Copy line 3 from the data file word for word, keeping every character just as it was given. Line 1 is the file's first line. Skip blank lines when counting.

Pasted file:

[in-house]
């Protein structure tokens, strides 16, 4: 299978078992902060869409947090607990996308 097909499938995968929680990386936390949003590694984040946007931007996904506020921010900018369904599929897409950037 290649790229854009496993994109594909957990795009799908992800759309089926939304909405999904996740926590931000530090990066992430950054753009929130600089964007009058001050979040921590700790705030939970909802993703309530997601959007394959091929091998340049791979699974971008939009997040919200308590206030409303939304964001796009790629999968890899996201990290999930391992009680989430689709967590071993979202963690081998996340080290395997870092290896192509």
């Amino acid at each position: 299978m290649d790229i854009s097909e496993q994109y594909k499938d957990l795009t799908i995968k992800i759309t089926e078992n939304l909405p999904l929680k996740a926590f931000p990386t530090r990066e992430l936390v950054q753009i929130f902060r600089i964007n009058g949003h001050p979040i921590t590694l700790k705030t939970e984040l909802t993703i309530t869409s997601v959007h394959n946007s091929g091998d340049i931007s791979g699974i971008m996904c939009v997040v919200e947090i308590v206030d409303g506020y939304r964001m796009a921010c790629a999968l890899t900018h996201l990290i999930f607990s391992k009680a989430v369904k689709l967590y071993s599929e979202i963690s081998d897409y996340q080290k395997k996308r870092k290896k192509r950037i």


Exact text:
């Amino acid at each position: 299978m290649d790229i854009s097909e496993q994109y594909k499938d957990l795009t799908i995968k992800i759309t089926e078992n939304l909405p999904l929680k996740a926590f931000p990386t530090r990066e992430l936390v950054q753009i929130f902060r600089i964007n009058g949003h001050p979040i921590t590694l700790k705030t939970e984040l909802t993703i309530t869409s997601v959007h394959n946007s091929g091998d340049i931007s791979g699974i971008m996904c939009v997040v919200e947090i308590v206030d409303g506020y939304r964001m796009a921010c790629a999968l890899t900018h996201l990290i999930f607990s391992k009680a989430v369904k689709l967590y071993s599929e979202i963690s081998d897409y996340q080290k395997k996308r870092k290896k192509r950037i």